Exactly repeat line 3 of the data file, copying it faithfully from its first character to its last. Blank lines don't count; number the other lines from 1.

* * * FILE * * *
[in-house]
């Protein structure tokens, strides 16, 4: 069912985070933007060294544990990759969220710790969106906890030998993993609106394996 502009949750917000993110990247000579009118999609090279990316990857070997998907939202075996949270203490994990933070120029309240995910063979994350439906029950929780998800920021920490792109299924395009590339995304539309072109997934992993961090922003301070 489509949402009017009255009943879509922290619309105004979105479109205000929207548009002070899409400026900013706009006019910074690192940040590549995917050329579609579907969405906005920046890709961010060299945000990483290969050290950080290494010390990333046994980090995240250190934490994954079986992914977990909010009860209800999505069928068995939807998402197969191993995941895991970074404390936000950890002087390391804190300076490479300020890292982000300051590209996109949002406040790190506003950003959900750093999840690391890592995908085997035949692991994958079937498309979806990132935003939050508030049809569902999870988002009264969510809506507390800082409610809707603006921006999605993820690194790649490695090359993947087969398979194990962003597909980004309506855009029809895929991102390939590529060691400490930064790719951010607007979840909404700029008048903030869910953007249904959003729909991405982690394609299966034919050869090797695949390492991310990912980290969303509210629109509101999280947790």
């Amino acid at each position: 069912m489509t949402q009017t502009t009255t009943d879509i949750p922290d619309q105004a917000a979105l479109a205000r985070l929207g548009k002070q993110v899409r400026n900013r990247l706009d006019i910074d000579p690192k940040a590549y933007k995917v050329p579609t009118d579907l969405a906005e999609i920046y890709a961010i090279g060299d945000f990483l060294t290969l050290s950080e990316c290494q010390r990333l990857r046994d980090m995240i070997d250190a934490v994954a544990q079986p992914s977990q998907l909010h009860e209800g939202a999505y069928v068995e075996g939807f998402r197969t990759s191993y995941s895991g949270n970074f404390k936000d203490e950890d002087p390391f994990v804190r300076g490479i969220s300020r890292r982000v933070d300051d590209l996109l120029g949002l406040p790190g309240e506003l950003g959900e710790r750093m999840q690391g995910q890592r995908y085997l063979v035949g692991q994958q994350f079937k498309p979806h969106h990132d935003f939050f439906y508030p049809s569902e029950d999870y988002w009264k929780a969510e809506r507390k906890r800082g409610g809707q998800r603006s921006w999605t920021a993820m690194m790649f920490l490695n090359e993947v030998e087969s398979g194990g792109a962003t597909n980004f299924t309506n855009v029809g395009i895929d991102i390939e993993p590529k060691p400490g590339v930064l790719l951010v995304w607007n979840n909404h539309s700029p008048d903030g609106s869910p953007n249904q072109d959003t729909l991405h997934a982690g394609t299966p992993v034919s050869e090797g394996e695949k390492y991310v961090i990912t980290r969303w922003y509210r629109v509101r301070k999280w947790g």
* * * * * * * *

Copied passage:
């Amino acid at each position: 069912m489509t949402q009017t502009t009255t009943d879509i949750p922290d619309q105004a917000a979105l479109a205000r985070l929207g548009k002070q993110v899409r400026n900013r990247l706009d006019i910074d000579p690192k940040a590549y933007k995917v050329p579609t009118d579907l969405a906005e999609i920046y890709a961010i090279g060299d945000f990483l060294t290969l050290s950080e990316c290494q010390r990333l990857r046994d980090m995240i070997d250190a934490v994954a544990q079986p992914s977990q998907l909010h009860e209800g939202a999505y069928v068995e075996g939807f998402r197969t990759s191993y995941s895991g949270n970074f404390k936000d203490e950890d002087p390391f994990v804190r300076g490479i969220s300020r890292r982000v933070d300051d590209l996109l120029g949002l406040p790190g309240e506003l950003g959900e710790r750093m999840q690391g995910q890592r995908y085997l063979v035949g692991q994958q994350f079937k498309p979806h969106h990132d935003f939050f439906y508030p049809s569902e029950d999870y988002w009264k929780a969510e809506r507390k906890r800082g409610g809707q998800r603006s921006w999605t920021a993820m690194m790649f920490l490695n090359e993947v030998e087969s398979g194990g792109a962003t597909n980004f299924t309506n855009v029809g395009i895929d991102i390939e993993p590529k060691p400490g590339v930064l790719l951010v995304w607007n979840n909404h539309s700029p008048d903030g609106s869910p953007n249904q072109d959003t729909l991405h997934a982690g394609t299966p992993v034919s050869e090797g394996e695949k390492y991310v961090i990912t980290r969303w922003y509210r629109v509101r301070k999280w947790g």